The Coalition Avenir Québec is not backing down on its plans to bar authority figures like judges and police officers from wearing religious symbols.
But for the first time it has floated the idea that teachers might be allowed to keep their garb because the government could consider those acquired rights.
Rédoine Faïd, France’s most-wanted fugitive for the death of a policewoman during a botched robbery in 2010, has been found three months nearly to the day from when he escaped from prison, France24 reports.
Prime Minister Justin Trudeau is urging Quebec’s incoming premier to reflect carefully before using the notwithstanding clause to enforce a law that would prohibit public employees from wearing religious symbols such as a hijab or kippa.
Legault would also move swiftly to reduce the number of immigrants allowed into the province by 20 per cent.
On August 1, a ban on wearing face-covering attire in public took effect in Denmark, which thus joins France, Austria, and Belgium in propagating a complete prohibition on the niqab and burka.
Feminists in Iran have expressed outrage after a video emerged showing a hijab-wearing woman attacking another woman for not covering up.
On Aug. 1, when face veils are banned in Denmark, Sabina will not be leaving her niqab at home. Instead, she will be defying the law and taking to the street in protest.
One of the largest security companies in the Nordic region now allows hijabs to be included as part of the security uniform. In an internal newsletter, which Social News has discovered, it is even suggested that employees can buy a black “neutral” hijab.
Quebec’s new guidelines on religious accommodation have failed to ease concerns about whether Muslim women will be able to access public services — such as riding a bus — if they wear a niqab or burka.
Under Quebec’s new religious neutrality law anyone giving or receiving a public service will be required to uncover their face.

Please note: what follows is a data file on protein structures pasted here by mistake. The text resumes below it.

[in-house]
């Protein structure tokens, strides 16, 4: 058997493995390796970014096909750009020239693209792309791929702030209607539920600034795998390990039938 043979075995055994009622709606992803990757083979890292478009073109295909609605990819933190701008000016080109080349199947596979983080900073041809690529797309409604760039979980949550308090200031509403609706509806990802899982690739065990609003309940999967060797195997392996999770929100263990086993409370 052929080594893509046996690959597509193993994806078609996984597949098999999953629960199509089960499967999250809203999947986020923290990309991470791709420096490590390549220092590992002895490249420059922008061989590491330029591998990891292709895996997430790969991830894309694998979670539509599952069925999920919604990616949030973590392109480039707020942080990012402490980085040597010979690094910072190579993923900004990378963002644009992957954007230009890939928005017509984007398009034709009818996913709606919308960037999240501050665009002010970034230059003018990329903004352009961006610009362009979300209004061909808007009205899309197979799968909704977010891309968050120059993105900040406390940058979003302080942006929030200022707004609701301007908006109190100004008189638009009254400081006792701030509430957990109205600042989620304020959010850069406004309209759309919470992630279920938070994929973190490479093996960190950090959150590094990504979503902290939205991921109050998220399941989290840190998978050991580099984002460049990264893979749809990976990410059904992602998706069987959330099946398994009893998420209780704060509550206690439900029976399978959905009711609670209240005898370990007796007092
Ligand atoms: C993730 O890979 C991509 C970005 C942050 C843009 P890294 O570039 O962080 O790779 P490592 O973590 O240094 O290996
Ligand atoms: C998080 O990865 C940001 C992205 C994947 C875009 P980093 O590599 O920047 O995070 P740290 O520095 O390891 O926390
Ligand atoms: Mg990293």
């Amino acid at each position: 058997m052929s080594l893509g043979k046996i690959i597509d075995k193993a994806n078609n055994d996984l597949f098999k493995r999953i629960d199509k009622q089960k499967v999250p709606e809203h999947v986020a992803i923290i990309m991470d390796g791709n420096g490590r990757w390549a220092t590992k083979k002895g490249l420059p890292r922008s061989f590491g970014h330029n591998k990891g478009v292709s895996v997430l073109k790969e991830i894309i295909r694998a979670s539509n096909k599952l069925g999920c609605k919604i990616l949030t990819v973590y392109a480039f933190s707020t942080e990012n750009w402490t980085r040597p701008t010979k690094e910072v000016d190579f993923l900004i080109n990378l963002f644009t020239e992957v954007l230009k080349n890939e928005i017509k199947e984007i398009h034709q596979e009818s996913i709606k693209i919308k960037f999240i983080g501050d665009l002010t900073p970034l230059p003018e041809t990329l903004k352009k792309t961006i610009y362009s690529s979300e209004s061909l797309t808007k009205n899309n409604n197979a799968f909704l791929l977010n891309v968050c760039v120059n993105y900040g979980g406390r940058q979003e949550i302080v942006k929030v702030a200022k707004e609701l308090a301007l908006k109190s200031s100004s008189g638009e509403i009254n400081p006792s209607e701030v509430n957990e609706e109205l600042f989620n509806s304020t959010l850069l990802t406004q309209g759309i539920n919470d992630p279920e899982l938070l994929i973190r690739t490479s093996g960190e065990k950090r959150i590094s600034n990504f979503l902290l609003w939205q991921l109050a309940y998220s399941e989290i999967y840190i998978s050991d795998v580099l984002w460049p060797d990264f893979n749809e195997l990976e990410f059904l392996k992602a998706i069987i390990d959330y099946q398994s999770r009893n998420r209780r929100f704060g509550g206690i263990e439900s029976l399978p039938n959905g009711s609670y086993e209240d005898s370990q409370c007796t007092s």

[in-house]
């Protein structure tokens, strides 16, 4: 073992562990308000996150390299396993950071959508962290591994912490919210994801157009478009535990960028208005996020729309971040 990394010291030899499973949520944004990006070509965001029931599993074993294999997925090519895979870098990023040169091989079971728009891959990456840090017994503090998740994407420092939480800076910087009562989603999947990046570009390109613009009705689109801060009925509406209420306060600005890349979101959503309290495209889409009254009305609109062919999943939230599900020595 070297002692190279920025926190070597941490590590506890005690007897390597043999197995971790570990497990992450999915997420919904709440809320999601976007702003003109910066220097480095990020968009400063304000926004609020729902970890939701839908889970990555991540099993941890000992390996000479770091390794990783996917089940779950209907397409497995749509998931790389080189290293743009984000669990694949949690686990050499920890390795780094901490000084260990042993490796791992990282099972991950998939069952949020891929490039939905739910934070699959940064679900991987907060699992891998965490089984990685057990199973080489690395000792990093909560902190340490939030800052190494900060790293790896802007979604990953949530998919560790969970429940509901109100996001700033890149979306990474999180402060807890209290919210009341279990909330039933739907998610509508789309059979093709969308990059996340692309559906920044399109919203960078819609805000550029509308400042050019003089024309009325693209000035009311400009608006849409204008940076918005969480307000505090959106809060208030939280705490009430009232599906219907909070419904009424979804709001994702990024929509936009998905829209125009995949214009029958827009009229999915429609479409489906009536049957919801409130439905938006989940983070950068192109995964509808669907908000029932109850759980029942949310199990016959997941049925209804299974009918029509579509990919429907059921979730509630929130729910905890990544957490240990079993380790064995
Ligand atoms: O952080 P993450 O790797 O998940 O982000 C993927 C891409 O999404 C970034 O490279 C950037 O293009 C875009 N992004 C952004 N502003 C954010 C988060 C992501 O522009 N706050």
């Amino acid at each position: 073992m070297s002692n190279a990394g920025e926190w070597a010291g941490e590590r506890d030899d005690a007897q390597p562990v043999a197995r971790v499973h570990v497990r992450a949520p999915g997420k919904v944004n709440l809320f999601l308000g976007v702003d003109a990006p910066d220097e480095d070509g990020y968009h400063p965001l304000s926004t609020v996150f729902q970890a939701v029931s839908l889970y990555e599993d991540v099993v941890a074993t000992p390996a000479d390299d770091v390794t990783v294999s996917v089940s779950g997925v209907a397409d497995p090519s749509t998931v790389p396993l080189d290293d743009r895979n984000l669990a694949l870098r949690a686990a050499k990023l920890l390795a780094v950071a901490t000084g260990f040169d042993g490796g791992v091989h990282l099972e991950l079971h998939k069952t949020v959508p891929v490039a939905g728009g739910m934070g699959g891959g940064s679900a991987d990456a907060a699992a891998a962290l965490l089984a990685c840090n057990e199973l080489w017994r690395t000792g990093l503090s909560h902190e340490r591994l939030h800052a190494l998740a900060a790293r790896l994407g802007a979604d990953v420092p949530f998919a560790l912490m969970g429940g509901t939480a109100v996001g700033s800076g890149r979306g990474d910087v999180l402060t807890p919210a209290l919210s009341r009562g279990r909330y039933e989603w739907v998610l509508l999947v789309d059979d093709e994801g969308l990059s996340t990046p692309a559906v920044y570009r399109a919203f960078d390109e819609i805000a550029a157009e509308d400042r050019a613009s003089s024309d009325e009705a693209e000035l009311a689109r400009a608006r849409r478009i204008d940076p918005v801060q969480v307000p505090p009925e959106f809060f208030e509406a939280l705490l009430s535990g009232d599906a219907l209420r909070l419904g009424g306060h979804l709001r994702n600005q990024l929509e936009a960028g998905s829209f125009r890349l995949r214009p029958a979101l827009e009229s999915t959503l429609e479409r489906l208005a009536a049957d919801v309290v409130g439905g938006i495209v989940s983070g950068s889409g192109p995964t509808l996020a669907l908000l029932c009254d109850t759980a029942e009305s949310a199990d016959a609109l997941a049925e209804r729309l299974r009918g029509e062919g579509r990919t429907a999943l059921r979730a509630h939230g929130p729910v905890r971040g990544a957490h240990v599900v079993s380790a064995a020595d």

The divisive debate in Quebec about the clothes Muslim women choose to wear is back in the spotlight, less than six months before the fall provincial election.
Montreal Mayor Valerie Plante suggested last week she is open to city police officers wearing a Sikh turban or an Islamic headscarf, known as the hijab, as part of the official uniform — a practice not uncommon in Canada outside Quebec.
Around the same time, Eve Torres, a 44-year-old Muslim mother of three who proudly wears a hijab, announced she was seeking the nomination in a Montreal-area riding for Quebec solidaire, the legislature’s most left-leaning party.
Taking advantage of Western democratic systems, well funded entities such as the Council on American Islamic Relations (CAIR) are constantly attempting to impose Islamic religious values and practices on the West, severely undermining freedom of speech and intimidating citizens. Consequently, people fearing backlash and false accusations often choose to not speak up, even when their own safety is imperiled. Lawfare has proven to be a useful weapon.
The State Islamic University in Yogyakarta, Java has noticed an alarming trend in the once-moderate country of an encroaching extremist interpretation of Islam.
Around 150 schools have made it compulsory for children to wear the hijab and the government is too politically correct to step in and do anything about it, according to the former head of Ofsted.